The biggest surprise of the campaign is that suddenly Erdogan has found himself confronting an opposition that is a) less than hopeless and b) mildly united. AKP is going to the polls in an alliance with the far right National Action Party (MHP) hoping to sweep the board. Suddenly, if found itself confronted by another coalition, and unlikely ménage of social democrats, nationalists, and a small religious right party. Stopping the inexorable rise of Erdogan turned out to be a powerful glue.
The one opposition party which is not a part of this equation is the pro-Kurdish People’s Democratic Party (HDP). The most bizarre spectacle of this election has been the sight of its presidential candidate, Selahattin Demirtas making a party-political broadcast from his prison cell. He has been languishing in jail since 2016 on terrorism related charges — although most believe that his real crime has been his boyish charisma — eroding the support which the AKP once enjoyed among conservative Turkish Kurds.
As a result, several polls are now predicting that June 24th may not go as planned. One likely scenario is that Erdogan will not get 50% of the vote this Sunday but will have to wait for a second round on 8 July for his super presidency to be anointed. But support for his likely rival, Muharrem Ince is on the rise. Ince has an easy, confident manner and way of speaking straight to people’s concerns – the very skills which the young Erdogan, now 64, once possessed. That same wishful thinking brigade are predicting a second contest might be close.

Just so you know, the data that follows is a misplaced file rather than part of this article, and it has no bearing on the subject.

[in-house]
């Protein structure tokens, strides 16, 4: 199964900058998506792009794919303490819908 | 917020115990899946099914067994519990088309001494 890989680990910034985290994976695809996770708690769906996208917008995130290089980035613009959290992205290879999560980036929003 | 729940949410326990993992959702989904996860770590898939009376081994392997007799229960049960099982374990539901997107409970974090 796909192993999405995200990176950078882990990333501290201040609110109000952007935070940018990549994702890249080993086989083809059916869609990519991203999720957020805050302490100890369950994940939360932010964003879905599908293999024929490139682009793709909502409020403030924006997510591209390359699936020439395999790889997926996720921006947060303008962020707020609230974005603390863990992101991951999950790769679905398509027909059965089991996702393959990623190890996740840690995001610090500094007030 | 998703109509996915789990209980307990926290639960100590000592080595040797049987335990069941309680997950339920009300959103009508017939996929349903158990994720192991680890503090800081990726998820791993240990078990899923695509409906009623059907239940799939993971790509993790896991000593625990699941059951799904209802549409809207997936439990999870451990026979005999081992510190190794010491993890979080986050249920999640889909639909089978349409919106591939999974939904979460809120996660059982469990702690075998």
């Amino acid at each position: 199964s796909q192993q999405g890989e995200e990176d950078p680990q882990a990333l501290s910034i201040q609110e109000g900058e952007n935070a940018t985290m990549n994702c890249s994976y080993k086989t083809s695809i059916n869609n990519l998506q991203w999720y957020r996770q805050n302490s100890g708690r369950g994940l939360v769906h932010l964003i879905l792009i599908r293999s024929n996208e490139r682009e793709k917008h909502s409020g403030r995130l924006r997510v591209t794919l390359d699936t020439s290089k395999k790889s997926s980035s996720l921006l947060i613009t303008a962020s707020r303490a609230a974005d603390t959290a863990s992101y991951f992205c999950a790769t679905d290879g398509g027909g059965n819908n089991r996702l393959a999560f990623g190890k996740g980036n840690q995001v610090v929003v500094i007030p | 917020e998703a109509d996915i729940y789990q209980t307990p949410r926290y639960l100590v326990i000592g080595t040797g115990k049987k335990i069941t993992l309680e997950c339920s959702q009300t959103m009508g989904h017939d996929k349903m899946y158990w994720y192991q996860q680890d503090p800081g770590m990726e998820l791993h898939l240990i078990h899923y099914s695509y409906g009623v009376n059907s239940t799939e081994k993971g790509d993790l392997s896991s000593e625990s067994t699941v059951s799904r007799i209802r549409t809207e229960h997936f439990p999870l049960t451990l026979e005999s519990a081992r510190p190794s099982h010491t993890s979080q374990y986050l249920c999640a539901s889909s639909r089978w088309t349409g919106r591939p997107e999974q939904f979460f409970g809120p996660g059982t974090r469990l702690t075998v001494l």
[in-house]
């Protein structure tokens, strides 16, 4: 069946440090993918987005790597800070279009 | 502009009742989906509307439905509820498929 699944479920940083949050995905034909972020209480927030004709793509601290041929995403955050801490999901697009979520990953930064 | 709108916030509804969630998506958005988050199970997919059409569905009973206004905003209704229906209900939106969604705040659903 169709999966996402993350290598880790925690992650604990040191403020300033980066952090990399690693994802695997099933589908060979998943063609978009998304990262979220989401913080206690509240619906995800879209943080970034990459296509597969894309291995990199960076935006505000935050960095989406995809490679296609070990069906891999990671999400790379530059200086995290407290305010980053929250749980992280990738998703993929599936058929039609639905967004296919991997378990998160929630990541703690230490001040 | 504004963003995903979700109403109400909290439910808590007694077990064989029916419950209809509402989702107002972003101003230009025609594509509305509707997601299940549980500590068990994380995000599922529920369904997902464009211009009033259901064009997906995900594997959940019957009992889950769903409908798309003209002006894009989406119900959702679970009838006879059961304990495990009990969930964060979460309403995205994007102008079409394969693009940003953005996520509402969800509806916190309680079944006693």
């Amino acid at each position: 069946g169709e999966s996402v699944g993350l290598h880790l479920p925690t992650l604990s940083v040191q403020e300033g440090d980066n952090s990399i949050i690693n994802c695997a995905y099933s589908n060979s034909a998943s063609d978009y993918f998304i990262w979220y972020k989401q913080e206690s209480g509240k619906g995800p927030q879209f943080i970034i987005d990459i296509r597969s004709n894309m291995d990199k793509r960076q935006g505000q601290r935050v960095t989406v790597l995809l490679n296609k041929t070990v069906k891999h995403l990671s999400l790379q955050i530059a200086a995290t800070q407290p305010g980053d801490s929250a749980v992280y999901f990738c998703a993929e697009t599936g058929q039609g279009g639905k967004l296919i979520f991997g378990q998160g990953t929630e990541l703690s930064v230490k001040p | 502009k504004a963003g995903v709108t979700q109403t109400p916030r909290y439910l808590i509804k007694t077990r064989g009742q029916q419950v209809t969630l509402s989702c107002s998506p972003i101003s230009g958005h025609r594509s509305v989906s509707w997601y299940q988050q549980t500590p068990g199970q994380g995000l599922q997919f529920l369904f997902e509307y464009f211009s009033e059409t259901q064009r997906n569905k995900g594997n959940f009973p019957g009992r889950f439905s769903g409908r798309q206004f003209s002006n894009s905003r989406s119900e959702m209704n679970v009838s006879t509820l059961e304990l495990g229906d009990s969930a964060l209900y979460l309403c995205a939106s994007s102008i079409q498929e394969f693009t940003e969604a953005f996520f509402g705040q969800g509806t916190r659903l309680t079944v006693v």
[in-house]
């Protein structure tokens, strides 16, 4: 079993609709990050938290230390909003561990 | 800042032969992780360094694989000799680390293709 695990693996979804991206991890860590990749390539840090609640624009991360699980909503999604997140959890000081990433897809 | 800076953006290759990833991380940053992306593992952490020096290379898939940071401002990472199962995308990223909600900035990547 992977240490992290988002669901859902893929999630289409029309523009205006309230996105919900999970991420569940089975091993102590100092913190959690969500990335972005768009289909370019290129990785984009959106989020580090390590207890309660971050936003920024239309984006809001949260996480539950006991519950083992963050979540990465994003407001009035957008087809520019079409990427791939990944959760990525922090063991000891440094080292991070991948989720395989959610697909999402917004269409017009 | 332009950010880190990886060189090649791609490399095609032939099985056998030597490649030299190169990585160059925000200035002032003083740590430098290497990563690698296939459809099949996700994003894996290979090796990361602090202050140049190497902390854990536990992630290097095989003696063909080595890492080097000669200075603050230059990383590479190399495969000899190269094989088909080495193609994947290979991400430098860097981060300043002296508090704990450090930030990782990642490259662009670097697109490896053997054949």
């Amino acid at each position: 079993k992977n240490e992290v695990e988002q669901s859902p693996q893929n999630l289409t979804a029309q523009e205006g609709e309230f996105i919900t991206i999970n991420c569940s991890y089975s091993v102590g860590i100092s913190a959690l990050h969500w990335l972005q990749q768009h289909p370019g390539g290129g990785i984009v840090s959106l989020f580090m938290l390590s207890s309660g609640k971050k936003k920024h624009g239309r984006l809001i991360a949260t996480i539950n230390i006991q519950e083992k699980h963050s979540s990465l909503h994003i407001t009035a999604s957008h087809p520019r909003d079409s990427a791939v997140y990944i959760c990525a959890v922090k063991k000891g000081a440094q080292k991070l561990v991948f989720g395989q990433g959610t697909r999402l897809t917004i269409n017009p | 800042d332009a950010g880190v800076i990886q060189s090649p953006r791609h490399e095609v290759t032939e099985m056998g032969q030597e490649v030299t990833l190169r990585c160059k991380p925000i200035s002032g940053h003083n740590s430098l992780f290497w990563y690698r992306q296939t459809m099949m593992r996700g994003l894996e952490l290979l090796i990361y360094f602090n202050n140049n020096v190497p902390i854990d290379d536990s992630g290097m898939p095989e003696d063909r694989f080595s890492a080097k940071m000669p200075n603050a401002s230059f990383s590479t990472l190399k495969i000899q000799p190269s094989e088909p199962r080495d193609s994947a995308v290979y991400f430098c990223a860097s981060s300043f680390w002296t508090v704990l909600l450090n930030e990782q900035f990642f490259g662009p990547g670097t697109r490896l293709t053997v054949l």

It is also a possibility that AKP will top the parliamentary poll but not win enough seats to gain control. A precedent for this is the general election of June 2015 when the AKP lost 69 seats and its overall majority. President Erdogan took the country to another poll the following November and this time managed to come out on top – in part by stoking Turkish nationalist fervour by waging an all-out campaign on Kurdish separatists in the southeast of the country – a conflict which many observers say the government was eager to provoke.
The repercussions of that conflict reverberate still. If the HDP gets over the 10% threshold any party needs to qualify for parliamentary seats, then it is almost certain that AKP will again lose its majority. But even if that happens, Turkey will no longer be a parliamentary system and a newly elected President Erdogan might feel he can bluster his way through.
Candidate Erdogan still has a few cards up his sleeve. The opposition has promised that Turkey will return to a more democratic constitution and that a first step will be to get rid of the widely-disliked state of emergency (SoE) – a form of rule condemned by Turkey’s largest business confederation as well as the OSCE. The government, too, has assured the electorate the SoE will probably not be renewed for an eighth time after it expires mid-July.
Its calculation might well be that by that time, the new president will have all the powers he needs. On Sunday, we will find out.
Photo: President Tayyip Erdogan (L) is running for a second term while his main contenders, CHP’s Muharrem Ince (2L) and GOOD Party’s Meral Aksener (2R) have drawn huge crowds during their rallies. HDP’s Selahattin Demirtas (R), meanwhile, had to run his campaign from his prison cell.